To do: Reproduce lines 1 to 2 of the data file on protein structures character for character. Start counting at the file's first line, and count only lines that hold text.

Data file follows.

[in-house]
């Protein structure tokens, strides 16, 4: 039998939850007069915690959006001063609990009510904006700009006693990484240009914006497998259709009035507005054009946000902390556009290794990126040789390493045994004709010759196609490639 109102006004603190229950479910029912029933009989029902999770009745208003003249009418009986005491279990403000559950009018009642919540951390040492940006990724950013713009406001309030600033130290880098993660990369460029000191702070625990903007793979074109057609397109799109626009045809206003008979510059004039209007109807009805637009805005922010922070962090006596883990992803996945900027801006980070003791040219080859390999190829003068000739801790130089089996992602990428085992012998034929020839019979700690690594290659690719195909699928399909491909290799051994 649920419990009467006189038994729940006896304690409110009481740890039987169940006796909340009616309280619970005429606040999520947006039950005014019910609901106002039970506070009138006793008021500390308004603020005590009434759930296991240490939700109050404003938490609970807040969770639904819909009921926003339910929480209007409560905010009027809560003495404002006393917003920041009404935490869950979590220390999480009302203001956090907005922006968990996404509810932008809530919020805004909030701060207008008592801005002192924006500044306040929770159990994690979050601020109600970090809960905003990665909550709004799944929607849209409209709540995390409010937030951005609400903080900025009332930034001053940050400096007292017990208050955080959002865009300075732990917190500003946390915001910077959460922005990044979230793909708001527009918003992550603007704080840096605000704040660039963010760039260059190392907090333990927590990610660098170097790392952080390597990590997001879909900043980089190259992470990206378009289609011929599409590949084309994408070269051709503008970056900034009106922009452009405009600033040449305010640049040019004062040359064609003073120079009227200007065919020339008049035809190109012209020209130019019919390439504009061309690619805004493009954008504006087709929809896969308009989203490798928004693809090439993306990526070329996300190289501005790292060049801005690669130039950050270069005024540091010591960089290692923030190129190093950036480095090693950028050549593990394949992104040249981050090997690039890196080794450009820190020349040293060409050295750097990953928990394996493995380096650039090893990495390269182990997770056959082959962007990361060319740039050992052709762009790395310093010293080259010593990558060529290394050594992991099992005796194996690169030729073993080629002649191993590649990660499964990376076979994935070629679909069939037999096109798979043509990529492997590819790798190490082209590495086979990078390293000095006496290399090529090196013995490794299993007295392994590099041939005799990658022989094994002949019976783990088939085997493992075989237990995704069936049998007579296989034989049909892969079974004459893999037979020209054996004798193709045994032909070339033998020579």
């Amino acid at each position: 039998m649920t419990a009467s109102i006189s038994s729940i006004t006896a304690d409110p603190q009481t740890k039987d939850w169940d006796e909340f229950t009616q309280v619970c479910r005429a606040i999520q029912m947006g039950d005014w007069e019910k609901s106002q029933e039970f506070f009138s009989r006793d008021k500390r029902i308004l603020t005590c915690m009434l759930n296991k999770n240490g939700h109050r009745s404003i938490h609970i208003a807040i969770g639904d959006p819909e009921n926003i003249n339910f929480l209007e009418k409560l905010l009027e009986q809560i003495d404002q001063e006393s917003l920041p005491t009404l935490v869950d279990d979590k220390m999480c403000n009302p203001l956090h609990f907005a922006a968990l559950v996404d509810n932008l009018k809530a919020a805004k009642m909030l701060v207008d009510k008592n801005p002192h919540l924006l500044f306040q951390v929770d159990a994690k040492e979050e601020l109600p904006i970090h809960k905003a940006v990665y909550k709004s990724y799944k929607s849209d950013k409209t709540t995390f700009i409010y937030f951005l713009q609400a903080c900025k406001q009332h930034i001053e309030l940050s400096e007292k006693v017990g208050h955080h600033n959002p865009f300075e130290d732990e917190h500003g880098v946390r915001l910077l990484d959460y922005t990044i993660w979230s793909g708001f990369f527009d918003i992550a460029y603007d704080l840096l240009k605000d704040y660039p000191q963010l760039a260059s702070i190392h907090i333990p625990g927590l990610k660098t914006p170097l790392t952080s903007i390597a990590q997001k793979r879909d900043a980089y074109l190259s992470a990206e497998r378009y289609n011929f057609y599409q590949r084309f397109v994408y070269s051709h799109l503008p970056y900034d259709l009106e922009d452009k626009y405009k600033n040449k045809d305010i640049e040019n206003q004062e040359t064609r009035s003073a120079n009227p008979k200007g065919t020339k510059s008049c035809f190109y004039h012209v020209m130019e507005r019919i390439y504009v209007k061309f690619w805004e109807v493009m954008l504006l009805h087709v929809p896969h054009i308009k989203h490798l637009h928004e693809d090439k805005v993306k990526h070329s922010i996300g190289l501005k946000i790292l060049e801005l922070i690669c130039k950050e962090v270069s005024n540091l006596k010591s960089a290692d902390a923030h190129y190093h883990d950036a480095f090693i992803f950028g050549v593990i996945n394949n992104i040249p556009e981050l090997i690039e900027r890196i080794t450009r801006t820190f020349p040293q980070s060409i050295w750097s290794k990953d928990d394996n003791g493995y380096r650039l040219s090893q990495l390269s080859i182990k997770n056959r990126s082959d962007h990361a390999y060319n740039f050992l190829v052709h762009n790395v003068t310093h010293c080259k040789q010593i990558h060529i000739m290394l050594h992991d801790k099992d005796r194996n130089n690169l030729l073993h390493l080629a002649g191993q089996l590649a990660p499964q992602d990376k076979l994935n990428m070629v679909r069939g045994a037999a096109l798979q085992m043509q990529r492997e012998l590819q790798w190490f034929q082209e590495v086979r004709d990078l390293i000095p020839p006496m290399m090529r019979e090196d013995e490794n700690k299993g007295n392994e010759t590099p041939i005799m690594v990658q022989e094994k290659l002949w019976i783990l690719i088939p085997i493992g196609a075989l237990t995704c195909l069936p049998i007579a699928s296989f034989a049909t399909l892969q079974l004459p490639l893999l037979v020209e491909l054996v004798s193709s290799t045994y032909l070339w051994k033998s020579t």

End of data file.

[in-house]
């Protein structure tokens, strides 16, 4: 039998939850007069915690959006001063609990009510904006700009006693990484240009914006497998259709009035507005054009946000902390556009290794990126040789390493045994004709010759196609490639 109102006004603190229950479910029912029933009989029902999770009745208003003249009418009986005491279990403000559950009018009642919540951390040492940006990724950013713009406001309030600033130290880098993660990369460029000191702070625990903007793979074109057609397109799109626009045809206003008979510059004039209007109807009805637009805005922010922070962090006596883990992803996945900027801006980070003791040219080859390999190829003068000739801790130089089996992602990428085992012998034929020839019979700690690594290659690719195909699928399909491909290799051994 649920419990009467006189038994729940006896304690409110009481740890039987169940006796909340009616309280619970005429606040999520947006039950005014019910609901106002039970506070009138006793008021500390308004603020005590009434759930296991240490939700109050404003938490609970807040969770639904819909009921926003339910929480209007409560905010009027809560003495404002006393917003920041009404935490869950979590220390999480009302203001956090907005922006968990996404509810932008809530919020805004909030701060207008008592801005002192924006500044306040929770159990994690979050601020109600970090809960905003990665909550709004799944929607849209409209709540995390409010937030951005609400903080900025009332930034001053940050400096007292017990208050955080959002865009300075732990917190500003946390915001910077959460922005990044979230793909708001527009918003992550603007704080840096605000704040660039963010760039260059190392907090333990927590990610660098170097790392952080390597990590997001879909900043980089190259992470990206378009289609011929599409590949084309994408070269051709503008970056900034009106922009452009405009600033040449305010640049040019004062040359064609003073120079009227200007065919020339008049035809190109012209020209130019019919390439504009061309690619805004493009954008504006087709929809896969308009989203490798928004693809090439993306990526070329996300190289501005790292060049801005690669130039950050270069005024540091010591960089290692923030190129190093950036480095090693950028050549593990394949992104040249981050090997690039890196080794450009820190020349040293060409050295750097990953928990394996493995380096650039090893990495390269182990997770056959082959962007990361060319740039050992052709762009790395310093010293080259010593990558060529290394050594992991099992005796194996690169030729073993080629002649191993590649990660499964990376076979994935070629679909069939037999096109798979043509990529492997590819790798190490082209590495086979990078390293000095006496290399090529090196013995490794299993007295392994590099041939005799990658022989094994002949019976783990088939085997493992075989237990995704069936049998007579296989034989049909892969079974004459893999037979020209054996004798193709045994032909070339033998020579």